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The Engine House by Rhys Dylan

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The Engine House Welsh crime fiction by Rhys Dylan front cover

Welsh crime fiction is looking forward to a big boost in 2022 with the Gwyl Crime Cymru Festival in Aberystwyth at the end of April, and The Engine House by Rhys Dylan is a good choice if you want to be transported to the wet, windswept and moody climate of rural West Wales. The setting is often like an extra character in Nordic and Tartan noir, and Rhys Dylan uses the wild Pembrokeshire landscape to maximum effect as he begins a new police procedural series featuring Evan Warlow, a former detective chief inspector of the Dyfed-Powys force.

Divorced, cynical and a bit edgy, Warlow is in his early 50s and lives with his dog Cadi in a cottage he’s renovating. He retired young because of a medical infirmity he doesn’t talk about – even we readers are in the dark – but it’s something that eats away at him from early in the book. Something else he thinks about daily is a missing persons case he failed to solve. The Pickerings – a man and wife who lived on the coast – suddenly disappeared one day seven years ago and they haven’t been heard from since. When two bodies are discovered following a landslide on the coastal path, Warlow is called in to help with the investigation.

He’s reluctant at first, but it’s a case he regrets not solving – especially as he’d told the Pickerings’ daughter that he’d do everything he could. The new faces on the investigative team can use his knowledge and experience, and he slots in on a consultancy basis, working with DI Jess Allanby and DS Catrin Richards who are using the police station in Haverfordwest as their HQ. We quickly see how stretched policing resources in Wales are and they have to drive miles to get anything done. The pathologist working on the Pickerings’ remains is in Cardiff, the Crown Court and main prison are in Swansea, there are suspects in Pembroke Dock and it’s a bit of a run up the coast to the crime scene and the Pickerings’ cottage.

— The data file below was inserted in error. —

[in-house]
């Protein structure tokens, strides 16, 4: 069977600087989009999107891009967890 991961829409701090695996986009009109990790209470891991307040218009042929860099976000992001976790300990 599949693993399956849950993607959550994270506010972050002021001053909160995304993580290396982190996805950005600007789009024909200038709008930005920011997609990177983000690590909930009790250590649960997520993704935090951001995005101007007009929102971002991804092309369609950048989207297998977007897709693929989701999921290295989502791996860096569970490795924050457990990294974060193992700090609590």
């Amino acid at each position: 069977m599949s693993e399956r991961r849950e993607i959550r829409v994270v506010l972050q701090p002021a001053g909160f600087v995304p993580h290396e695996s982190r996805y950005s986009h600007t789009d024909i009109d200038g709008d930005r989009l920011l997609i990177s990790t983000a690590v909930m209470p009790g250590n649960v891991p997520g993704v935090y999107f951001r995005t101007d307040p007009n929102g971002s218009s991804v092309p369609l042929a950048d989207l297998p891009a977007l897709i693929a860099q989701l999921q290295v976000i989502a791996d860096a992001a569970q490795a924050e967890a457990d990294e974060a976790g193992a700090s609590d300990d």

The first half of the novel covers the early investigation, with Warlow integrating with the team, a reassessment of the case files and some retracing of steps. The Pickerings’ home has been purchased by a couple called Izzy and Marcus who have given up the rat race in London to reset in Wales. The property is sandwiched between a cattle farm run by father and son Raylan and Ben Gower, and an old lime kiln perched on the cliffside called the Engine House. With its chimney, the crumbling structure is an imposing landmark and it fascinates Izzy. Sometimes, she thinks she can see someone – or something – moving about near the structure. Meanwhile, Warlow has always wondered whether or not he missed a clue in or around the Pickerings’ house.

Through the set-up, you get to see how life in West Wales is changing, with the traditional agricultural population being joined by incomers who appreciate Wales for its beauty and sense of mystery, as opposed to the cow pats and gruff manners of the neighbouring farms.

Then Allanby and Warlow get a break. Despite seven years wedged in a cliffside crevice, a DNA trace is found on one of the bodies that points to a pair of petty criminals with a history of drug dealing. One’s in prison and the other’s still out selling, and at last the police have someone to question.

The trouble is, someone is one step ahead of them and soon there are more bodies to contend with. This puts Warlow into a new spin as it leads to clashes with DCI Caldwell, a former colleague he never liked and who knows exactly how to press his buttons. Now Warlow is struggling with his need to solve the case versus his inner doubts about his health and ability to perform as a detective. But he can’t really stop to think, because the reheating of this cold case has set off a chain of events that Warlow and Allanby must rush to keep up with and the novel crescendoes with a perilous clash in the deadly and decaying Engine House.

There are times when an author must hold information back from the readers, but at points in The Engine House this feels a bit obvious. In addition, it’s fairly easy to guess in advance who’s behind the killings. These reservations aside, this is a very enjoyable and enticing read, an excellent way to experience West Wales in the 21st century from your armchair and it has great little mystery to boot.

The author perfectly captures the landscape, climate and changing culture of Welsh coast, throwing in a bit of history and folklore to add texture and character to what is a well-informed police procedural. There’s a great cast of characters to meet as well – cops, criminals, artists, mystics, business owners, farmers and more… It’s dark but not too melancholic and although Warlow is a cynical veteran investigator, there’s room for the characters to grow in their next outing.

For another authentic crime story set in south west Wales try Dead White by Gwen Parrott, which was published in Welsh and English in 2015.

Wyrmwood Books
Print/Kindle
£0.99

CFL Rating: 4 Stars


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